Delhi’s air quality remained poor for the second day due to change in direction of wind, which is now flowing from the stubble burning areas, authorities said on Saturday.
The overall air quality index (AQI) of 211 was recorded at 4 pm on Saturday which is in the poor category. On Friday, the AQI of Delhi was registered at 259.
Gurgaon recorded ‘very poor’ air quality at 330, while other satellite cities Faridabad and Noida recorded poor air quality at 247 and 232 respectively, according Central Pollution Control Board (CPCB) data.
Earlier, it was predicted that a dust storm will hit the national capital which would further deteriorate the air quality, but, at present, there are no indications of a big storm. Authorities are closely monitoring the situation, a senior official at the Supreme Court mandated body Environment Pollution Control Authority said.
The drop in the air quality is due to change in direction of wind, which is now flowing from areas in Haryana and Punjab where stubble burning is taking place, a CPCB official said.
“This is the period of monsoon withdrawals and a low pressure system in the Arabian Sea is developing. Such large scale processes tends to calm the wind speed which is usual for this time.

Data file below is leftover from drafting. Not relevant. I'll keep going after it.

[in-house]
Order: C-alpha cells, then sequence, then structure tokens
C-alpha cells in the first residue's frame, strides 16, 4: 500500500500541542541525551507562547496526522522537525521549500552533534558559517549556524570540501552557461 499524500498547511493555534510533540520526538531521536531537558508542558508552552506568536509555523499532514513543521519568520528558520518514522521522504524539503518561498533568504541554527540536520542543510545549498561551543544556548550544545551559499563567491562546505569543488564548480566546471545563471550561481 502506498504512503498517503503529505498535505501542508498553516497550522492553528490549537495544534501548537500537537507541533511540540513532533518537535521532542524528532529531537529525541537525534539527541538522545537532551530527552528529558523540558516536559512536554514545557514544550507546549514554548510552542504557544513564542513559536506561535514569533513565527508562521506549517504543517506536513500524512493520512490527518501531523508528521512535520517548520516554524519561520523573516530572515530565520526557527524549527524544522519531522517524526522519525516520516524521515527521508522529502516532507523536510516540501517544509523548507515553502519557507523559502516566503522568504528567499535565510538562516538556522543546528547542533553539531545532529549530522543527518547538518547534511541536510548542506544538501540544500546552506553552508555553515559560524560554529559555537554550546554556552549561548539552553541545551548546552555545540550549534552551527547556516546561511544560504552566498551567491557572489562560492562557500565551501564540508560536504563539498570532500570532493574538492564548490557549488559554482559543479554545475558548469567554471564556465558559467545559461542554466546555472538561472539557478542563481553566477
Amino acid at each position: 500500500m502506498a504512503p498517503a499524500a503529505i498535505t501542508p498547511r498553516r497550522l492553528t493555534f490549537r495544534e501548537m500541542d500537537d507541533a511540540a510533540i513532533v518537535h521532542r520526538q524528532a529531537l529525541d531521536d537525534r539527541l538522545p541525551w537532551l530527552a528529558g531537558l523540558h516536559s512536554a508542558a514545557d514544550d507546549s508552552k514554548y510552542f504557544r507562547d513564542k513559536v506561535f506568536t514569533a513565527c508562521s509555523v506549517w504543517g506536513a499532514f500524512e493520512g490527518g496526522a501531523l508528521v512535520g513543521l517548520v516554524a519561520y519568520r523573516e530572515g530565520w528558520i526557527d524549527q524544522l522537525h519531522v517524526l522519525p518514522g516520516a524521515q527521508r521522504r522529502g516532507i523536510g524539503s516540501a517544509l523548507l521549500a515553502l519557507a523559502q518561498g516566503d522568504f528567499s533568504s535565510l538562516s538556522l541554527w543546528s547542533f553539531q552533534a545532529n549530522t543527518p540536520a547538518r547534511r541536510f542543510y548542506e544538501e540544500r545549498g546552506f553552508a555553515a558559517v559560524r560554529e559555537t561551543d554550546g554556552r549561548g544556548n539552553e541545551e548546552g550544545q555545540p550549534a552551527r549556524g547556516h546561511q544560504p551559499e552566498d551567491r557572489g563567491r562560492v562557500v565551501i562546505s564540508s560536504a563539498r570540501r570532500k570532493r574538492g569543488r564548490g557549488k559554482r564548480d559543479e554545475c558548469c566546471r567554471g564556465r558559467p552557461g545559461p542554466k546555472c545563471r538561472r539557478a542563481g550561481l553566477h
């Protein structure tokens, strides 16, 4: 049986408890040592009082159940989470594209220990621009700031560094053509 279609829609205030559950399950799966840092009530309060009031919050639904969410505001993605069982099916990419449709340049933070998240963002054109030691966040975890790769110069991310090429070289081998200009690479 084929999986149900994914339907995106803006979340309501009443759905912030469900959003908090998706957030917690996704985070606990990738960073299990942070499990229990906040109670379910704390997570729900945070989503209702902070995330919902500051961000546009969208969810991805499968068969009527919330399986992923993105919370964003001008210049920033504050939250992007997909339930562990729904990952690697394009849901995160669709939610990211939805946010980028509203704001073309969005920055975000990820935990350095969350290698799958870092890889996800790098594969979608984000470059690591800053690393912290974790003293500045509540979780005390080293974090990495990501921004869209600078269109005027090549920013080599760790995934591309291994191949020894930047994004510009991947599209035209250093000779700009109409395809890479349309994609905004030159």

“This tends to increase pollution level. The impact of local transport is insignificant so far,” Project Director at the Centre-run System of Air Quality and Weather Forecasting and Research (SAFAR), Gufran Beig, said.
An AQI between 0-50 is considered good, 51-100 satisfactory, 101-200 moderate, 201-300 poor, 301-400 very poor, and 401-500 severe.
The PM10 level (presence of particles with diameter less than 10mm) was at 191 in Delhi and the PM2.5 level (presence of particles with diameter less than 2.5 mm) in the city was 94, according to a data by SAFAR.
SAFAR has also forecast further deterioration of air quality in the next two days with the PM10 expected to touch 210 and PM2.5 to reach 104 in the next three days.